A very complicated Christmas

Wednesday 12th of December 2012

POSTED BY: Amy Warne

'Tis the season to be jolly well annoyed at plastic crap and your family who purchase it. Bless their hearts and I love them dearly. Christmas is a challenging time of year if you care about the environment and have little kids to purchase pressies for. This I have experienced first hand. In truth my family has come a long way in our Christmas antics. Only a few years ago we were still all buying for each other – on my side of the family that’s two grandparents, four siblings (including me), four partners of siblings and 11 grandchildren. Maths is not my strong point but to give you a visual, the pressies took out the corner of my parents' lounge room and after opening them we could barely see each other over the pile of wrapping paper and plastic packaging. My mum would bring out 11 suitcase sized gift bags for all the kids to put their loot in... all this while the waste education officer quietly hyperventilates in the corner. It was obscene and in the end we all agreed on that.

You will be happy to hear that sense has prevailed in our family and for the last couple of years we decided not to get presents for siblings and partners but have experimented with Secret Santa for the kids. It’s been complicated. My brother is a financial planner. In the most complicated year we:

1.       Did the draw with all the cousins (a most difficult task on its own!)

2.       Gave all the parents copies of who was to purchase for who

3.       Then (this is the complicated bit) each parent purchased a gift that they knew their own child would like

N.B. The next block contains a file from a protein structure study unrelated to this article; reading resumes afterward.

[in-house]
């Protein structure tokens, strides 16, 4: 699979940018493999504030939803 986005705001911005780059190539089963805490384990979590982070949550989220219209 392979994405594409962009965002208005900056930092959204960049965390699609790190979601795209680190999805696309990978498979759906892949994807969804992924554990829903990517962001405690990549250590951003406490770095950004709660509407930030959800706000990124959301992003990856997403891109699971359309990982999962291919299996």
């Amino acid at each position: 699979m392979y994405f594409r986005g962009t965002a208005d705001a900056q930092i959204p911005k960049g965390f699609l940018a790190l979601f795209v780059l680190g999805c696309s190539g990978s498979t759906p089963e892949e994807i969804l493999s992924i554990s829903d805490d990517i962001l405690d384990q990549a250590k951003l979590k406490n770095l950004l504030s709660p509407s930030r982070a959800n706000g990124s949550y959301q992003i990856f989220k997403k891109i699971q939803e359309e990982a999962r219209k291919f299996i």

4.      Before Christmas all the parents got together in clandestine and gave the present to the parent of the child who was supposed to be purchasing the present

5.       Parents went home and wrapped the present with the child who was giving the gift, so the child experience the gift of giving

6.       The sensible parents whacked their palms on their foreheads and wondered how Christmas got so complicated. Ah yes, the financial planner.

I do not recommend this system but despite the complications each child received a good quality gift they loved and there was heaps less packaging! This year we are trying a simple Secret Santa, like they do in normal families. All the kids are old enough now to ring the parent of the child they are giving to and ask them what they would like. It might just work. My financial planner brother has issued one additional instruction: his children do not want home-made tie died hankies and the gifts must be purchased from Kmart or similar. I can handle that. This family is progressing one little elf step at a time.

I have to say though, I am still partial to home-made gifts like these that my boy made at school:

Or this home-made Chrissy cake we made for his teacher:

I like love in my  pressents...but I guess we all express love differently. Merry Christmas everyone!


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